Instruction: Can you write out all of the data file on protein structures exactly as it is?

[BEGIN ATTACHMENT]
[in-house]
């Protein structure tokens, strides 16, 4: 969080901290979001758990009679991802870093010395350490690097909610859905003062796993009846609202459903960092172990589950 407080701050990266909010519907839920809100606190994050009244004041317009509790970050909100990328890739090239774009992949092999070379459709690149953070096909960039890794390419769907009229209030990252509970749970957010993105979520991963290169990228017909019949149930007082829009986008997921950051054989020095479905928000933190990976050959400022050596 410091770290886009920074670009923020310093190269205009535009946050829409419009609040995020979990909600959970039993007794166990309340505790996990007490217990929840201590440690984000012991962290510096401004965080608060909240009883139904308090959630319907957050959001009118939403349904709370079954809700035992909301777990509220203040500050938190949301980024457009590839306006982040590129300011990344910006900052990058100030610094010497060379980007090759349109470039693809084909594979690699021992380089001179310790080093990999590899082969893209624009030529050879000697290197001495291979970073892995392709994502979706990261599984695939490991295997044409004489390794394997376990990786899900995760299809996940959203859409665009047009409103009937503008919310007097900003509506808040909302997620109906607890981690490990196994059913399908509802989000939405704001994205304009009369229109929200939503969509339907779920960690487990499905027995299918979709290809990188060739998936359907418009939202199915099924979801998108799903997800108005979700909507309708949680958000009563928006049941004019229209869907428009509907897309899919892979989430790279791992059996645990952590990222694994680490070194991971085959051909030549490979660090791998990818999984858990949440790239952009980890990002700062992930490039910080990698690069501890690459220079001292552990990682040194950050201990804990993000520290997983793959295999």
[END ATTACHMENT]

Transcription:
[in-house]
């Protein structure tokens, strides 16, 4: 969080901290979001758990009679991802870093010395350490690097909610859905003062796993009846609202459903960092172990589950 407080701050990266909010519907839920809100606190994050009244004041317009509790970050909100990328890739090239774009992949092999070379459709690149953070096909960039890794390419769907009229209030990252509970749970957010993105979520991963290169990228017909019949149930007082829009986008997921950051054989020095479905928000933190990976050959400022050596 410091770290886009920074670009923020310093190269205009535009946050829409419009609040995020979990909600959970039993007794166990309340505790996990007490217990929840201590440690984000012991962290510096401004965080608060909240009883139904308090959630319907957050959001009118939403349904709370079954809700035992909301777990509220203040500050938190949301980024457009590839306006982040590129300011990344910006900052990058100030610094010497060379980007090759349109470039693809084909594979690699021992380089001179310790080093990999590899082969893209624009030529050879000697290197001495291979970073892995392709994502979706990261599984695939490991295997044409004489390794394997376990990786899900995760299809996940959203859409665009047009409103009937503008919310007097900003509506808040909302997620109906607890981690490990196994059913399908509802989000939405704001994205304009009369229109929200939503969509339907779920960690487990499905027995299918979709290809990188060739998936359907418009939202199915099924979801998108799903997800108005979700909507309708949680958000009563928006049941004019229209869907428009509907897309899919892979989430790279791992059996645990952590990222694994680490070194991971085959051909030549490979660090791998990818999984858990949440790239952009980890990002700062992930490039910080990698690069501890690459220079001292552990990682040194950050201990804990993000520290997983793959295999």